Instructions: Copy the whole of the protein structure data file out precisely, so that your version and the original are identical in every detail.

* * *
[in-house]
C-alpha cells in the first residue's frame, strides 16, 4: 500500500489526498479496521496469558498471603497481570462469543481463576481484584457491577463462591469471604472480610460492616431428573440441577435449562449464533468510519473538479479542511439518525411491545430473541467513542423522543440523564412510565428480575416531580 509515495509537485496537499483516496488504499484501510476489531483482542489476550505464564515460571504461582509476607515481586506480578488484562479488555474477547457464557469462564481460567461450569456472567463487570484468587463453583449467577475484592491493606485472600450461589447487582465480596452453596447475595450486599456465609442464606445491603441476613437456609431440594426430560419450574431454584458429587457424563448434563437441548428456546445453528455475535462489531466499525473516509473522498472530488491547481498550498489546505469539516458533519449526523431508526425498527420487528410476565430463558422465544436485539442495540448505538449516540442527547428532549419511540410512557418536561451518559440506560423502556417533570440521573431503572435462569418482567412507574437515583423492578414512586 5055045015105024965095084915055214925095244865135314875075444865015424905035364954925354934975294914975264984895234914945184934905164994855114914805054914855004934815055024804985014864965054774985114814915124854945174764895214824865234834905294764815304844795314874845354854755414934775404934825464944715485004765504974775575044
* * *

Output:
[in-house]
C-alpha cells in the first residue's frame, strides 16, 4: 500500500489526498479496521496469558498471603497481570462469543481463576481484584457491577463462591469471604472480610460492616431428573440441577435449562449464533468510519473538479479542511439518525411491545430473541467513542423522543440523564412510565428480575416531580 509515495509537485496537499483516496488504499484501510476489531483482542489476550505464564515460571504461582509476607515481586506480578488484562479488555474477547457464557469462564481460567461450569456472567463487570484468587463453583449467577475484592491493606485472600450461589447487582465480596452453596447475595450486599456465609442464606445491603441476613437456609431440594426430560419450574431454584458429587457424563448434563437441548428456546445453528455475535462489531466499525473516509473522498472530488491547481498550498489546505469539516458533519449526523431508526425498527420487528410476565430463558422465544436485539442495540448505538449516540442527547428532549419511540410512557418536561451518559440506560423502556417533570440521573431503572435462569418482567412507574437515583423492578414512586 5055045015105024965095084915055214925095244865135314875075444865015424905035364954925354934975294914975264984895234914945184934905164994855114914805054914855004934815055024804985014864965054774985114814915124854945174764895214824865234834905294764815304844795314874845354854755414934775404934825464944715485004765504974775575044